I have read many parenting books: One Million Arrows, Say Goodbye to Whining, Complaining and Bad Attitudes in You and Your Kids, Sacred Parenting, The Strong-Willed Child, Shepherding a Child's Heart, Making Children Mind Without Losing Yours, and even a few chapters of Train Up a Child (which I don't recommend).
Most of these books were helpful in some way or another. I was able to glean some parenting tips and tools, and most of them did not make me extremely uncomfortable because of rigid ideas encouraged. Parenting is an important but extremely challenging job, and we all need some help. But the book I read recently was a breath of fresh air that I needed, and I'm thankful to Sara at My Ears are Tired for bringing it to my attention.
"Parenting Is Your Highest Calling" And 8 Other Myths That Trap Us in Worry and Guilt by Leslie Leyland Fields was a source of encouragement for me.
The author explores eight myths that many Christians have fallen for:
Myth 1: Having children brings happiness and fulfillment.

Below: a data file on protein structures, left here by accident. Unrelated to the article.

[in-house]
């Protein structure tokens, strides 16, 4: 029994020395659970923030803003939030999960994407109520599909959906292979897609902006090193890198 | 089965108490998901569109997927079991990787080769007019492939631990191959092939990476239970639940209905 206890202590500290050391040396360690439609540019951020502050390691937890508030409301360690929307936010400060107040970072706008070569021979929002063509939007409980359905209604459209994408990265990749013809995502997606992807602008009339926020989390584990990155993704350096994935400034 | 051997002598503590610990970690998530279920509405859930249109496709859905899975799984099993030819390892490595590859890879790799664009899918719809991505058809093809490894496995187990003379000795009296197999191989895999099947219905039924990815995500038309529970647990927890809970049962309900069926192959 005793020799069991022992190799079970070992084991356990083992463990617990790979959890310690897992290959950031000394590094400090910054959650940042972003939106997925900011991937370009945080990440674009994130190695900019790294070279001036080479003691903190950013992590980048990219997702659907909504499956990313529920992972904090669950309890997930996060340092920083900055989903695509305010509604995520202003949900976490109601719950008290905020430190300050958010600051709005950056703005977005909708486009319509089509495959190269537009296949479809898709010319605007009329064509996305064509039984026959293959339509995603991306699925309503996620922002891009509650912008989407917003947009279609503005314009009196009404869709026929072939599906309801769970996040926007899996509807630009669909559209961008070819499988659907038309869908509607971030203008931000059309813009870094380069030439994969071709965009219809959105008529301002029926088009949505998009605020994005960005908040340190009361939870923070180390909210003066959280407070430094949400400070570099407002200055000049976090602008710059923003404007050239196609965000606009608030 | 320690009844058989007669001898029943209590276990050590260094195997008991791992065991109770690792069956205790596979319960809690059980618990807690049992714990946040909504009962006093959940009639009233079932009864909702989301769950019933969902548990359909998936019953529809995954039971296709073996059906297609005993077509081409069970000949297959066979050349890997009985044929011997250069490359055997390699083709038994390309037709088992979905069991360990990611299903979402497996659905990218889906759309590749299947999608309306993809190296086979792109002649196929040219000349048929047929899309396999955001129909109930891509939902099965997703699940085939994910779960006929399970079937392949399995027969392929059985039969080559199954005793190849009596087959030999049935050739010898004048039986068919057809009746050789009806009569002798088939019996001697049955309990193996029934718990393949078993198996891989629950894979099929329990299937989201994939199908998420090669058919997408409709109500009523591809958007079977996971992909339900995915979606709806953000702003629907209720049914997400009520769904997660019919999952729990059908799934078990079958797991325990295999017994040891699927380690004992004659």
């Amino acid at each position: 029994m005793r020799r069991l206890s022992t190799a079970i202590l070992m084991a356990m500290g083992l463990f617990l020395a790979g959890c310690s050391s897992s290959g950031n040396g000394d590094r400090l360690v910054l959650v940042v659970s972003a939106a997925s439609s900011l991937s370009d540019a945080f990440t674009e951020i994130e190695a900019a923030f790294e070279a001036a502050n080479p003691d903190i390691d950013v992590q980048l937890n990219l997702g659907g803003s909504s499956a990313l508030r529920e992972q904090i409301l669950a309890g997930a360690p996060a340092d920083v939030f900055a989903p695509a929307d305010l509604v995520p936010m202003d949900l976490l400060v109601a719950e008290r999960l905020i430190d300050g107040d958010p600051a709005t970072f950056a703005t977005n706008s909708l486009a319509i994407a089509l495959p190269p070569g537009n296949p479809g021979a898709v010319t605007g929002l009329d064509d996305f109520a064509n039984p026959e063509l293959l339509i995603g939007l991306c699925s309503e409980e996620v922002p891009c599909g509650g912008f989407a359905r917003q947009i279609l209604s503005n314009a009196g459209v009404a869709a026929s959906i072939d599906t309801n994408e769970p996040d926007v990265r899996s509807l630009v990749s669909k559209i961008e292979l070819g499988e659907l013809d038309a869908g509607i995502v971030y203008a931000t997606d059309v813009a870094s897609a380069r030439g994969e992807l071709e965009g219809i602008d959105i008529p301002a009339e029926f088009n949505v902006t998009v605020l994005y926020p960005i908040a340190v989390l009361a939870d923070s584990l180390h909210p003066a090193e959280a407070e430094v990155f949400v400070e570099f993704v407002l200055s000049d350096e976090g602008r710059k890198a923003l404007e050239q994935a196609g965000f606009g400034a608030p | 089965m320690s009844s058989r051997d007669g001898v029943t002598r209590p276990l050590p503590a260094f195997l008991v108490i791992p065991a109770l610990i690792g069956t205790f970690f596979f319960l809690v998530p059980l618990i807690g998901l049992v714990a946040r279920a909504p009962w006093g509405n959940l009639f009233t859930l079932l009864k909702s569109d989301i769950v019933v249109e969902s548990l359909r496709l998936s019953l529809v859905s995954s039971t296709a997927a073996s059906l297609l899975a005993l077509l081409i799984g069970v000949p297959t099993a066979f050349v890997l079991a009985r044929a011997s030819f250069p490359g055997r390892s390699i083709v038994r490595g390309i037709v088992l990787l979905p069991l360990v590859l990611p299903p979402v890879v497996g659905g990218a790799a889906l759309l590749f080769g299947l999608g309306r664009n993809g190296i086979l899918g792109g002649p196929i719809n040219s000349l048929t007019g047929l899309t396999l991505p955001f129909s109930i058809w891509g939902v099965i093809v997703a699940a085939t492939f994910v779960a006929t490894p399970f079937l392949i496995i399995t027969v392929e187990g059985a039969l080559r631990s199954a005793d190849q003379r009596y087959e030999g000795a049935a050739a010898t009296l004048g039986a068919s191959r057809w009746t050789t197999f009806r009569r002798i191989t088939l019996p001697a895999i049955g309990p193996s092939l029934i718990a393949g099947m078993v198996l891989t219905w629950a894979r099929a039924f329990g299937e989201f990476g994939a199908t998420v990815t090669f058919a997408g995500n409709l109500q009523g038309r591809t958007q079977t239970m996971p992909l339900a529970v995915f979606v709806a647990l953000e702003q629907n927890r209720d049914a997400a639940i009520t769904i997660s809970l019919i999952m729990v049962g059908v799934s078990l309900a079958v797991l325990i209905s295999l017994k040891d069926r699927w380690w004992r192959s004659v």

Myth 2: Nurturing your children is natural and instinctive.
Myth 3: Parenting is your highest calling.
Myth 4: Good parenting leads to happy children.
Myth 5: If you find parenting difficult, you must not be following the right plan.
Myth 6: You represent Jesus to your children.
Myth 7: You will always feel unconditional love for your children.
Myth 8: Successful parents produce godly children.
Myth 9: God approves of only one family design.
Fields reminded me of what my true calling is: To love God. Parenting is an opportunity to share Jesus with our children and to point them to their callings as well. I think I have been carrying a yoke too heavy of my own making and forgetting that God is capable of covering and using even my mistakes to shape my children.
This certainly doesn't absolve parents of responsibility. Instead, it frees us to follow God's plan for our families and to tune out the voices of our culture or well-meaning friends when we consider the size of our families, the way we educate, the way we discipline, the way we serve at church. Yes, we need to model Jesus to our children, but more importantly, we need to point our children to our need for Jesus. And the important question we should each be asking ourselves is, "Am I parenting faithfully?"
Pick up this quick, easy read and be encouraged. God is in this parenting thing with you . . . or rather, you are in it with Him.